The Circular Economy: How Avery Dennison is Closing the Gap Between The Physical and Digital World with Max Winograd, VP of Connected Products

By Mission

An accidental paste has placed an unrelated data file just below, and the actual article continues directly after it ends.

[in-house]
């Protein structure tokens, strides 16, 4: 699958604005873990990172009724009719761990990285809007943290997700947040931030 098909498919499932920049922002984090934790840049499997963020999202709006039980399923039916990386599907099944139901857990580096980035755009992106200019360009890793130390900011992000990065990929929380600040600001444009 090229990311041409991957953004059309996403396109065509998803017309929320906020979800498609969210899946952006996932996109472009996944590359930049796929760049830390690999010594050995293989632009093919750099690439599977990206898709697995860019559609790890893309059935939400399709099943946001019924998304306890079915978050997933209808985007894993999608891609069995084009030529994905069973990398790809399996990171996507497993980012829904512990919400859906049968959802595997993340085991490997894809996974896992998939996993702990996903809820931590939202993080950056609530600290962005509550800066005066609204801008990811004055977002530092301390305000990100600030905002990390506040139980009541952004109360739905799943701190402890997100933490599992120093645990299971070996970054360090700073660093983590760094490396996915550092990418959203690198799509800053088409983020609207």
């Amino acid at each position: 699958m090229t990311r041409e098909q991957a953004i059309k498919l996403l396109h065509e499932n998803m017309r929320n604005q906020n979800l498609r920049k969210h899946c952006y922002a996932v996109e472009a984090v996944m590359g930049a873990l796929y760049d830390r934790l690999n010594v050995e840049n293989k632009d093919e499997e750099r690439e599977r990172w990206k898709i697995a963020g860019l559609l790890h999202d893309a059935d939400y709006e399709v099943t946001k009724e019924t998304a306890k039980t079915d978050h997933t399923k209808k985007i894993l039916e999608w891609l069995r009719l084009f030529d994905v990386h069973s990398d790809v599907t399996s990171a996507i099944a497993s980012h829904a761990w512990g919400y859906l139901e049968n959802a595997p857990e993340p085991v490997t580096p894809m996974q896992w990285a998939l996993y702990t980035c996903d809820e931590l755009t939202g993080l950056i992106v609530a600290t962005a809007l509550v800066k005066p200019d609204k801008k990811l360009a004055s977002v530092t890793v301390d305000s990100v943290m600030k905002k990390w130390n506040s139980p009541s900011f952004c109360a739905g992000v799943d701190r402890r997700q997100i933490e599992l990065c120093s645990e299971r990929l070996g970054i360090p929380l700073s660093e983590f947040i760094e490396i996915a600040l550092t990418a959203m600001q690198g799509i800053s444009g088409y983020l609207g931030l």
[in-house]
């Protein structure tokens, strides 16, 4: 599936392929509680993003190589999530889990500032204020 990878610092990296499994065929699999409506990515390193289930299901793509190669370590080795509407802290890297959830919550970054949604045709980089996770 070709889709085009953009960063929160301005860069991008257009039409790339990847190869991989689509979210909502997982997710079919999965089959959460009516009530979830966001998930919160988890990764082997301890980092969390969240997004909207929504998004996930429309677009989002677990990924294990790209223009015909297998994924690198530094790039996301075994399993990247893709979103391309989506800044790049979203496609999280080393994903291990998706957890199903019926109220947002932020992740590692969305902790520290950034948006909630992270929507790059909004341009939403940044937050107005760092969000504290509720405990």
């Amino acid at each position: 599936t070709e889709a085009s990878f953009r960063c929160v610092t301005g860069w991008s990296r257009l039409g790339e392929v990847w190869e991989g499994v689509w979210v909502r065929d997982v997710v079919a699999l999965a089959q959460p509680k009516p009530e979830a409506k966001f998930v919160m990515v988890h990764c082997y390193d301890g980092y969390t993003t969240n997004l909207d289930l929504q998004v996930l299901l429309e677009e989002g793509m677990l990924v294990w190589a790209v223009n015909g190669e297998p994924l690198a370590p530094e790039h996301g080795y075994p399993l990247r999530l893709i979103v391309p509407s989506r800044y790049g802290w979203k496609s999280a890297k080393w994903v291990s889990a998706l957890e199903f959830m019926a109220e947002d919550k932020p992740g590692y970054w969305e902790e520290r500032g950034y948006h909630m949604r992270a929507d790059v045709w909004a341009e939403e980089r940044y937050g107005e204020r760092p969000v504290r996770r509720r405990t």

Efficiency, transparency, trust. These are all things that both businesses and consumers crave, but don’t always achieve. Especially not all with one solution. But thanks to digital identities, and the technology that’s coming out of Avery Dennison, that’s about to change. Avery Dennison, a Fortune 500 global materials science company, is taking digital identities past the point of simple QR codes and RFID tags, and into a place where brands and consumers will be able to do more with individual products than ever before. We’re talking about a world where you can track the tiniest details of a product in shipment, like its exact origins to its temperature. And brands will have the ability to create more sustainable, reusable products that can learn from consumers each time they use and scan the digital identifiers, making it possible to adapt to changing consumer behavior in real time. To learn more about this new circular economy, I invited Max Winograd to the show, who serves as the VP of Connected Products at Avery Dennison and one of the founders of atma.io. On this episode of Up Next in Commerce, Max and I talked about all the ways that digital identities are already being used today, and what the future holds in terms of the connected experience that digital identities provide for brands and consumers. There are so many possibilities and upsides to the technology that Max and his team are creating at Avery Dennison, so keep your ears perked up for this awesome conversation! Main Takeaways:Individual Focus: Investments in innovative technology is helping make possible a future that will see consumers more in control of and informed about individual product journeys. Rather than simply tracking an item from the manufacturer to its final destination, consumers can get all the microdetails of a product. So whether you are expecting a shipment of produce or medical supplies and vaccines, Bluetooth, RFID, and other digital identity technology will make it possible to keep an eye on all of the minuscule details, like the temperature of the truck the product is being shipped in.So Long, Single-Use: How we package products is likely to undergo a fundamental change over the next few years. Rather than single-use anything, consumers will be encouraged and ultimately rewarded by having reusable individual containers that have unique digital IDs. So, rather than going to the store to buy a gallon of milk, so can have your own container, scan its QR code or other identifier at your local market, and the backend system will know who you are, what kind of milk you like (skim, oat, almond, etc.) and the exact amount, and will dispense that into your container.A Circle Is Round, It Has No End: Consumers are much more interested in taking part in a circular economy. There is more activity in re-commerce than ever before as customers turn to the resale marketplace. The need for product-level identification becomes crucial here because you can not only trace a product's origins, you can also pass along all of its information in the resale market, including selling it to be recycled and then have the recycled materials continue to be traced all along their journey.For an in-depth look at this episode, check out the full transcript below. Quotes have been edited for clarity and length.---Up Next in Commerce is brought to you by Salesforce Commerce Cloud. Respond quickly to changing customer needs with flexible Ecommerce connected to marketing, sales, and service. Deliver intelligent commerce experiences your customers can trust, across every channel. Together, we’re ready for what’s next in commerce. Learn more at salesforce.com/commerce---For a full transcript of this interview, click here. 

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